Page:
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„Rühre Nicht, Bock! Denn es brennt": Schelling, Žižek and Christianity

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Original languageEnglish
Title of host publicationSlavoj Žižek and Christianity
EditorsSotiris Mitralexis, Dionysios Skliris
PublisherLondon: Routledge
Chapter8
Number of pages21
Edition1st
ISBN (Print)9780367588298
Published2019

Publication series

NameTranscending Boundaries in Philosophy and Theology
PublisherRoutledge

King's Authors

Abstract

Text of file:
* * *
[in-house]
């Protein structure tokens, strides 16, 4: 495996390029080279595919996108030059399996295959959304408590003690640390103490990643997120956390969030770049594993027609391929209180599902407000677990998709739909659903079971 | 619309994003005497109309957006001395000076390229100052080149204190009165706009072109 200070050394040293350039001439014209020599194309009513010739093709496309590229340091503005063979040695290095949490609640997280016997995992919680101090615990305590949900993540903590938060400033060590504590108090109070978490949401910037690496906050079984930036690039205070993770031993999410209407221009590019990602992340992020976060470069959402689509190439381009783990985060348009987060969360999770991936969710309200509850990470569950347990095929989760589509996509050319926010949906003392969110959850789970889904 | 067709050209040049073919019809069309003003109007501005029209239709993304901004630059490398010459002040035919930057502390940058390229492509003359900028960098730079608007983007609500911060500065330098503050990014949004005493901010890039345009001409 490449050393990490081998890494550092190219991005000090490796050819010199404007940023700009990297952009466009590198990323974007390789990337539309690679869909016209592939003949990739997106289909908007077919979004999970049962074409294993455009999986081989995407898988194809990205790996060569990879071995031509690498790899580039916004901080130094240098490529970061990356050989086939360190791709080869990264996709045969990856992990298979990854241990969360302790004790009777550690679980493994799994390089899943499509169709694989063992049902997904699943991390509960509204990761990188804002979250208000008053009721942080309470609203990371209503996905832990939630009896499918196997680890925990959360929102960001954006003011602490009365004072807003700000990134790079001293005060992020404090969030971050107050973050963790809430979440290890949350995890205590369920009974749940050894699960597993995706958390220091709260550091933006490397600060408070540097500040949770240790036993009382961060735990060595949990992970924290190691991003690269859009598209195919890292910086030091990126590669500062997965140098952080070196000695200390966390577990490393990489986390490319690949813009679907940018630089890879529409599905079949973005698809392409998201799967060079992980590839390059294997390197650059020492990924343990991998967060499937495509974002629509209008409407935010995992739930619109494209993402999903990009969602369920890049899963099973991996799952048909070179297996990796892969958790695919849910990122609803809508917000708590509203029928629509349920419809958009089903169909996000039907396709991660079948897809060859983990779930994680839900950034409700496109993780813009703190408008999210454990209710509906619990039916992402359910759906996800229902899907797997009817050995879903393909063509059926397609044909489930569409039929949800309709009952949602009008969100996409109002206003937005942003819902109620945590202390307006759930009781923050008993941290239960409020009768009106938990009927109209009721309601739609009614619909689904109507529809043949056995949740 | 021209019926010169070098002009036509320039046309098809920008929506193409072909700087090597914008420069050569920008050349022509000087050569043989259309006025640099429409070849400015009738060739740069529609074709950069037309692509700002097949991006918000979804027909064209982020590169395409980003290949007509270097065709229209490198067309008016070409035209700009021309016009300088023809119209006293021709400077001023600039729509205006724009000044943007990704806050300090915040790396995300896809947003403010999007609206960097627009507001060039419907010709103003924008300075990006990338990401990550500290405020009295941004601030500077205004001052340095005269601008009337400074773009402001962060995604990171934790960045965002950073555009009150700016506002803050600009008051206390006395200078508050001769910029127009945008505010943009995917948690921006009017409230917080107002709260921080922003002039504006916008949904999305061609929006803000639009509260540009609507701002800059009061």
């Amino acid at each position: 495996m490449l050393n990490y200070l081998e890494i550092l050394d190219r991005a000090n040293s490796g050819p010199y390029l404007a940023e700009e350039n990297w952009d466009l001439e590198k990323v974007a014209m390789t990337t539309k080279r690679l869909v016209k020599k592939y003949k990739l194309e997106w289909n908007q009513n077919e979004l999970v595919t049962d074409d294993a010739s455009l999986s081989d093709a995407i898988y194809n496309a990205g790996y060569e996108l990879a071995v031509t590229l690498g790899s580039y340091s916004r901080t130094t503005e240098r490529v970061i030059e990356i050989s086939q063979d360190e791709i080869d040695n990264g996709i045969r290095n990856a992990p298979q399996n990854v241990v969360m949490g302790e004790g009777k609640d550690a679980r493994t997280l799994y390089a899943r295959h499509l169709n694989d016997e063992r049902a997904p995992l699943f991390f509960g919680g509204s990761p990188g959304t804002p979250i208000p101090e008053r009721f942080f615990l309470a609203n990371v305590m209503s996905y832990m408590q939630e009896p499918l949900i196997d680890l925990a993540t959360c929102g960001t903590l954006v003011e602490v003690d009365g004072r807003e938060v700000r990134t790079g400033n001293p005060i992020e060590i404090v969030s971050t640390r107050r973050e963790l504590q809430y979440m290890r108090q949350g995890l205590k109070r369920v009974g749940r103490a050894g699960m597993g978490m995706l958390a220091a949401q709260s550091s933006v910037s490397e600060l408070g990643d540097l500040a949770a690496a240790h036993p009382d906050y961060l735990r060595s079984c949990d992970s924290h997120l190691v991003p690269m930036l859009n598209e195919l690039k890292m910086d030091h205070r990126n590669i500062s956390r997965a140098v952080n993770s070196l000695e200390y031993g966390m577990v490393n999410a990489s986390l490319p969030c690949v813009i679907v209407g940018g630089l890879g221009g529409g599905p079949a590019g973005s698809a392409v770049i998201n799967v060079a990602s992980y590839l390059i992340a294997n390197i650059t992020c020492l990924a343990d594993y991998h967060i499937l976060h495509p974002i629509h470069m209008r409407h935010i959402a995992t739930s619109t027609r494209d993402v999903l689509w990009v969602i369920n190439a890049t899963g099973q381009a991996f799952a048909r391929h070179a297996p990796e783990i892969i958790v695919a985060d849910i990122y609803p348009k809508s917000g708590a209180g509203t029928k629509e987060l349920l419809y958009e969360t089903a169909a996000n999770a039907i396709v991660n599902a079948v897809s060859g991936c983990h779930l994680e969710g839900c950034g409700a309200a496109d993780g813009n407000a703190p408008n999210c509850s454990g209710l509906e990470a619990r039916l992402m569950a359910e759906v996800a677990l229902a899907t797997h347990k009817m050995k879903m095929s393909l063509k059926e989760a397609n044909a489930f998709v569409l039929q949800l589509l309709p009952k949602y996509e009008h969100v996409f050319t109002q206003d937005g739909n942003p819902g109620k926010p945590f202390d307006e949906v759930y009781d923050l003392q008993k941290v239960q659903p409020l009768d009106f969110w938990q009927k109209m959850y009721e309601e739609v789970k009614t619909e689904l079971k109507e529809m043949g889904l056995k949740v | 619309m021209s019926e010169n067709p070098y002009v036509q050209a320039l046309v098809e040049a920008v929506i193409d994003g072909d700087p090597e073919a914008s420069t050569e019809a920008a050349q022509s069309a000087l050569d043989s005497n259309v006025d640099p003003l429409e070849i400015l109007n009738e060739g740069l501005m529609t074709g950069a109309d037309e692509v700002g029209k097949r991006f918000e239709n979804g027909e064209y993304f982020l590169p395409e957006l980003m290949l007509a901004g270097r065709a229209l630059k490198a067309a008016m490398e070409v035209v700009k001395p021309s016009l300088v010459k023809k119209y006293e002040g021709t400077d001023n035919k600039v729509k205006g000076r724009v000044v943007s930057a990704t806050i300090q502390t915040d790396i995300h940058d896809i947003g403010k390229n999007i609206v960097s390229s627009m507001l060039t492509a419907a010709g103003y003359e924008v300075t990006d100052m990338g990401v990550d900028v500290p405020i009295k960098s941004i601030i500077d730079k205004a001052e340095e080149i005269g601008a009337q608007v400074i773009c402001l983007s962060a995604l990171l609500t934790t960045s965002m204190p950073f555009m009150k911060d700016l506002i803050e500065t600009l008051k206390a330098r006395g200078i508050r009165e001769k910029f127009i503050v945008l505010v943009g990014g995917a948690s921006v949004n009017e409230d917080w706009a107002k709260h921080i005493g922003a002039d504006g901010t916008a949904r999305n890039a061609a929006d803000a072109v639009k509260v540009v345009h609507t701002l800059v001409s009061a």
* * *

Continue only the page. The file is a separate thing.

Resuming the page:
Žižek sees Schelling as somewhat of a precursor to Lacan. Schelling’s later philosophy is crucial to Žižek’s Lacanian formulation of a pernicious and (at times) self-serving God. The period between 1804, marked by the publication of Schelling’s Philosophy and Religion, and 1809, marked by the publication of Of Human Freedom, sees a middle Schelling that has clearly given up on his earlier ideas of a rationalistic, idealistic monism. In this chapter, I aim to relate Schelling’s problems with his identity philosophy, and Idealism more generally. Why it failed, according to Schelling, and why Schelling created a disastrous solution to the tripartite enigma of human freedom that dominates Schelling’s thought. Evil must exist for Schelling, and God must endow the world with evil. This, the original scission in the heart of the Absolute himself, forces Schelling to split the Absolute. He claims that God exists in two halves - his Grounds and his Existence - so that “God is never fully himself,” as Žižek says. Žižek holds that the “unconscious” is therefore to be understood as a kind of “vanishing mediator.” It is this thought, contra more traditional readings of Schelling, that Žižek argues enables a reading in terms of Lacan, thereby enabling Lacanian thought to be linked to Schelling. Lacan develops in Seminar III the pernicious God, who contra Descartes exists perhaps to toy with the appearance of the world. This Lacanian idea is clearly a forerunner of the Schelling that Žižek constructs; the present chapter will explore the theological and metaphysical implications of Žižek’s Schellingian-Lacanian understanding of God as a possible injurious Absolute.

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